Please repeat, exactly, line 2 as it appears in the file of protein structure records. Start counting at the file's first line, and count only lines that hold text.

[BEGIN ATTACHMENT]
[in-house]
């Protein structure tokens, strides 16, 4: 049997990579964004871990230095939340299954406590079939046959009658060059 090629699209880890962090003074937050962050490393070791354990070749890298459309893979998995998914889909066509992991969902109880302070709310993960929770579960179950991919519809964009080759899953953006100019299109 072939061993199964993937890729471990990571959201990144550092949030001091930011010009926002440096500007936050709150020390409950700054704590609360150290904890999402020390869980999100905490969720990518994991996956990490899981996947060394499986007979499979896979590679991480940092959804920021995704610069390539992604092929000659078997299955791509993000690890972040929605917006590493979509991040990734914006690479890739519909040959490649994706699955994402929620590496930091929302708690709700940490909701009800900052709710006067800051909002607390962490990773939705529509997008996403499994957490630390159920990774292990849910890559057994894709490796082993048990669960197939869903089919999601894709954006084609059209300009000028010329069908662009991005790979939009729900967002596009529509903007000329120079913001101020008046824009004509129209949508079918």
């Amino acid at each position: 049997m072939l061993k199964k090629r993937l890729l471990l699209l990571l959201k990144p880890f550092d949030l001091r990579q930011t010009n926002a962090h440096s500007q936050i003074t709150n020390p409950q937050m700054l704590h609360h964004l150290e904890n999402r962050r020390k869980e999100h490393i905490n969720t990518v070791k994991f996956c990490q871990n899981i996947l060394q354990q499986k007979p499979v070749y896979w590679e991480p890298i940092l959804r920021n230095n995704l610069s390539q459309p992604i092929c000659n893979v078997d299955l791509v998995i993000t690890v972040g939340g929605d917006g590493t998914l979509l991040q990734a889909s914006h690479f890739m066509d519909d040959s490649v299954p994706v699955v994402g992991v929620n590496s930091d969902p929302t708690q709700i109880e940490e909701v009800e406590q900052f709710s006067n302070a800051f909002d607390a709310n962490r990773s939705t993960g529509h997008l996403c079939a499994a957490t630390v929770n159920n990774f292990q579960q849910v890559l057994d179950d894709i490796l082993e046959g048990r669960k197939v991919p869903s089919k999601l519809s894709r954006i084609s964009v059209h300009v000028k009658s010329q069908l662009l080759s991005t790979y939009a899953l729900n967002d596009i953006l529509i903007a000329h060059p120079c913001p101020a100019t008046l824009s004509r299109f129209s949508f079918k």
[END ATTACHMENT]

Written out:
């Protein structure tokens, strides 16, 4: 049997990579964004871990230095939340299954406590079939046959009658060059 090629699209880890962090003074937050962050490393070791354990070749890298459309893979998995998914889909066509992991969902109880302070709310993960929770579960179950991919519809964009080759899953953006100019299109 072939061993199964993937890729471990990571959201990144550092949030001091930011010009926002440096500007936050709150020390409950700054704590609360150290904890999402020390869980999100905490969720990518994991996956990490899981996947060394499986007979499979896979590679991480940092959804920021995704610069390539992604092929000659078997299955791509993000690890972040929605917006590493979509991040990734914006690479890739519909040959490649994706699955994402929620590496930091929302708690709700940490909701009800900052709710006067800051909002607390962490990773939705529509997008996403499994957490630390159920990774292990849910890559057994894709490796082993048990669960197939869903089919999601894709954006084609059209300009000028010329069908662009991005790979939009729900967002596009529509903007000329120079913001101020008046824009004509129209949508079918």